Crimsix announces CDL retirement due to “generational gap”


CoD’s winningest player Ian ‘Crimsix’ Porter, is finally hanging up his hat after an illustrious 16-year run.

The writing was on the wall after not signing for a CDL team heading into Modern Warfare 2, and Crimsix confirmed his retirement from the CDL today. The CoD legend walks away with 38 major tournament wins, including three World Championships.

Crimsix was an integral part of the Complexity and Evil Geniuses Dynasty and a key figure in OpTic Gaming’s historic run. He finishes his career as the game’s highest-earning pro player, earning well over one million dollars in tournament winnings.

The reliable AR spent his final season with the New York Subliners for CoD Vanguard. After an extremely slow start, the team miraculously turned its season around and qualified for CoD Champs against all odds.

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Crimsix announced he retired due to a “generational gap” and is shifting his focus to content creation moving forward.

Crimsix imitating WWE's Undertaker at CDL Major 4.Call of Duty League
With a fitting ode to The Undertaker, Crimsix helped NYSL rise from the dead and into CDL Champs.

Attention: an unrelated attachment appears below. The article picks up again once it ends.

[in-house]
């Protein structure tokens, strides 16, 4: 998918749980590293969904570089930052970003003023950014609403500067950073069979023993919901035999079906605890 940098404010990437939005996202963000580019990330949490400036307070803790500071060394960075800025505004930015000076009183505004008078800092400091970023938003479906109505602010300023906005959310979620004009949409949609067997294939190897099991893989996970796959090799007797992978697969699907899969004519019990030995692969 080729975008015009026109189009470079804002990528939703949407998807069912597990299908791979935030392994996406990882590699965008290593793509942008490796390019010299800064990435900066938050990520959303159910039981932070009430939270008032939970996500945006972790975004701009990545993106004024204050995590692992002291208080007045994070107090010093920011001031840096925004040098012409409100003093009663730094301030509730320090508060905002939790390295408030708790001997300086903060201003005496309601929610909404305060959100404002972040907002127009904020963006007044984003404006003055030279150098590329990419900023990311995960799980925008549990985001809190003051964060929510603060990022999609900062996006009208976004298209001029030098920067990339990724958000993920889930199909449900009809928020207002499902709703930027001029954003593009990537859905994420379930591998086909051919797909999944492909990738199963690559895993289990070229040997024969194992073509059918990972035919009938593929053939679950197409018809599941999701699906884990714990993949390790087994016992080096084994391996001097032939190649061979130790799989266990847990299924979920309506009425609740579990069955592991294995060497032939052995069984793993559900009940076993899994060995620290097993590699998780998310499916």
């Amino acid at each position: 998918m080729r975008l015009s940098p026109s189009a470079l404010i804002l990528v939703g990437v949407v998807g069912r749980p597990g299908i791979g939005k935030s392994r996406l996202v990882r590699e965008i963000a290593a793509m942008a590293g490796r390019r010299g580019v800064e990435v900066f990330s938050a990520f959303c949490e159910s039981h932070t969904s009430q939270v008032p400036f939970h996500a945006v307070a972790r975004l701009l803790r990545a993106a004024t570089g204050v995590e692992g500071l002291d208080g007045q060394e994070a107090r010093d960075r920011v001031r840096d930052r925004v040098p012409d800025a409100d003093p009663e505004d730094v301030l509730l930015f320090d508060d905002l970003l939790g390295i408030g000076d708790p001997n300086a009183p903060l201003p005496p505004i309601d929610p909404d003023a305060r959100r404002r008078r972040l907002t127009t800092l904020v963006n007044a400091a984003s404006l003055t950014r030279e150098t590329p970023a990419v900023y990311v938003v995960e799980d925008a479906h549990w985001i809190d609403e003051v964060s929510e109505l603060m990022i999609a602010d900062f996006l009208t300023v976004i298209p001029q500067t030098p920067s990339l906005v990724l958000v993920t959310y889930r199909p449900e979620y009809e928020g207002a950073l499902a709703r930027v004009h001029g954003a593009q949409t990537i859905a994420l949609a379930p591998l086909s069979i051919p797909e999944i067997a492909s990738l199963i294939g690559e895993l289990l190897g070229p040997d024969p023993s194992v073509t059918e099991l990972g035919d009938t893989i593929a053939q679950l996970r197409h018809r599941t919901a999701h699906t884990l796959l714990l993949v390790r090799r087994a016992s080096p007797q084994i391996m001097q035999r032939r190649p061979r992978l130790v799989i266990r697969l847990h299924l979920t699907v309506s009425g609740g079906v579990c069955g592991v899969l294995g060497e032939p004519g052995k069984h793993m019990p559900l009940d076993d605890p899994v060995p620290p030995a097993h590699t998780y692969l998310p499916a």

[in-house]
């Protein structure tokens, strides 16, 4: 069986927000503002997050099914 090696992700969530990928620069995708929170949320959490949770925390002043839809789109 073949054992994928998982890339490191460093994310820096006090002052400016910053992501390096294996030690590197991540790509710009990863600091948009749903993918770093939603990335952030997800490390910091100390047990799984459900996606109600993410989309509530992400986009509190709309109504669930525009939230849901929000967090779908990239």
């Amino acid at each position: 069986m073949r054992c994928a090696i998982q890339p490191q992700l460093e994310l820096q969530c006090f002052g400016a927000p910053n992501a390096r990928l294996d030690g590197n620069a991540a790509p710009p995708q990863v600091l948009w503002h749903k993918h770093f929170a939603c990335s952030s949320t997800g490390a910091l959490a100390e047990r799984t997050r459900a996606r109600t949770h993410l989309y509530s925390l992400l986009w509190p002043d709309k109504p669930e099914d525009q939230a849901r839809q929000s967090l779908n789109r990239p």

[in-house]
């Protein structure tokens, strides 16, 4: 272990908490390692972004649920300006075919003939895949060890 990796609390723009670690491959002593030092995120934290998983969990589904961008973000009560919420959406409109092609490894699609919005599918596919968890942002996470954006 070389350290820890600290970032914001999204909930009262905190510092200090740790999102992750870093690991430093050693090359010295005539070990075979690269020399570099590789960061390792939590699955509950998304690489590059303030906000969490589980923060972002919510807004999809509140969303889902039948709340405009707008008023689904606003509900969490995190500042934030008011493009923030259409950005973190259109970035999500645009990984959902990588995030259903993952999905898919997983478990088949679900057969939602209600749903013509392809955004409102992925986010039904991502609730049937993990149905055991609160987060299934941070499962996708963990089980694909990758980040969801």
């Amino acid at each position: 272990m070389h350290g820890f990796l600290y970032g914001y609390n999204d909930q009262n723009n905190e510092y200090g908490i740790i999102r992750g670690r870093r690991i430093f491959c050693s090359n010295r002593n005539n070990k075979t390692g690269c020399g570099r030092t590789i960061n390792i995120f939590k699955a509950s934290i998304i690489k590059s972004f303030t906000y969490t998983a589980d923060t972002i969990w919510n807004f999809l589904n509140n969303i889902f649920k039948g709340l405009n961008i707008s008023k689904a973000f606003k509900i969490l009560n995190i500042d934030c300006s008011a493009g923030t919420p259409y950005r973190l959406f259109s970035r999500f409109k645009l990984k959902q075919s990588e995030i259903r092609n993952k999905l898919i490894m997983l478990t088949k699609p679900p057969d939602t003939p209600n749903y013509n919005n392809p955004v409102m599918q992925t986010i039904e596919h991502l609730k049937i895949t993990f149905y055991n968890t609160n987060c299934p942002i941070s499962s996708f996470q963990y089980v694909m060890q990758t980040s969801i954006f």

Crimsix retires from CDL

Crimsix’s final season left a lasting impact on the CoD community. He provided endless laughs during interviews and brought Brooklyn’s Kings Theater to its feet during a magical Major IV Tournament run.

Porter made his announcement in a YouTube video

Crimsix cited that being 29 and playing with 18 and 19-year-olds made it a daily struggle, and the generational gap proved too much to handle.

“I can honestly say all my friends from the space and the scene no longer play. For the last five years, it’s been a struggle of mine to just be able to communicate simple things, and ultimately I think that was my downfall, and I don’t want to deal with it anymore.”

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Surprisingly, Crimsix said he didn’t make an effort to try and join a CDL team during the offseason. He said his agent approached teams, but, “I was at the point if I get the offer I might play, but if I don’t, thank god.”

Crimsix spoke about the sacrifice required to be a pro player and regrets neglecting other responsibilities in his life.

“The level of sacrifice it takes to be a pro player is not discussed enough. Deep down I hope that I was the best Call of Duty player that has ever competed, but right now I’m looking at it like why the f**k did I do that.”

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For his future endeavors, Crimsix plans on competing in Warzone 2 and “fully committing to myself and the exact things I want to do,” he said. Crimsix plans on doing a livestream on Twitch to further discuss his decision.